A peek at the lower brain

©HowStuffWorks.com

Lower Brain

The basic lower brain consists of the spinal cord, brain stem and diencephalon (the cerebellum and cortex are also present, but will be discussed in later sections). In turn, the brain stem comprises the medulla, pons, midbrain, hypothalamus and thalamus [source: Health Pages].

Within each of these structures are centers of neuronal cell bodies, called nuclei, which are specialized for particular functions (breathing, heart-rate regulation, sleep):

  • Medulla -- The medulla contains nuclei for regulating blood pressure and breathing, as well as nuclei for relaying information from the sense organs that comes in from the cranial nerves. It's also the most ancient part of the brain.
  • Pons -- The pons contains nuclei that relay movement and position information from the cerebellum to the cortex. It also contains nuclei that are involved in breathing, taste and sleep, and physically connects medulla to the midbrain.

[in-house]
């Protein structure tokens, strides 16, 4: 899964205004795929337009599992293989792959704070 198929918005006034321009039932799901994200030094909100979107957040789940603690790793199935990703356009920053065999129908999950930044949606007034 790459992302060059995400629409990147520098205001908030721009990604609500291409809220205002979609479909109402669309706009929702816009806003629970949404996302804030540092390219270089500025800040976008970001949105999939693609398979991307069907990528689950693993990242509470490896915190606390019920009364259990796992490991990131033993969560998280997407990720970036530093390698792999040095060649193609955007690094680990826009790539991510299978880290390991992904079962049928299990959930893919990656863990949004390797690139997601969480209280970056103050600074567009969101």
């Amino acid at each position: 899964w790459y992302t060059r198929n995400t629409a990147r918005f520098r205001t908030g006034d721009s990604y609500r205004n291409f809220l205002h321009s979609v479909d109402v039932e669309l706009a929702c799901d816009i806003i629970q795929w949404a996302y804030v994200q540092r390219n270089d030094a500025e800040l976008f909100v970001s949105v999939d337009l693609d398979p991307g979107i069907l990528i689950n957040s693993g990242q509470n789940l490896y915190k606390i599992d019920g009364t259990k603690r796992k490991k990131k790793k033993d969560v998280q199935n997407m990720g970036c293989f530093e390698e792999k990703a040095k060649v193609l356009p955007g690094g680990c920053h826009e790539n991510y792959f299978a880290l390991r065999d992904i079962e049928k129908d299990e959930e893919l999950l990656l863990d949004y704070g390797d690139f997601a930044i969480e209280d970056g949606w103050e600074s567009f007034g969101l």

• Midbrain -- The midbrain contains nuclei that link the various sections of the brain involved in motor functions (cerebellum, basal ganglia, cerebral cortex), eye movements and auditory control. One portion, called the substantia nigra, is involved in voluntary movements; when it does not function, you have the tremored movements of Parkinson's disease.
  • Thalamus -- The thalamus relays incoming sensory pathways to appropriate areas of the cortex, determines which sensory information actually reaches consciousness and participates in motor-information exchange between the cerebellum, basal ganglia and cortex.
  • Hypothalamus -- The hypothalamus contains nuclei that control hormonal secretions from the pituitary gland. These centers govern sexual reproduction, eating, drinking, growth, and maternal behavior such as lactation (milk-production in mammals). The hypothalamus is also involved in almost all aspects of behavior, including your biological "clock," which is linked to the daily light-dark cycle (circadian rhythms).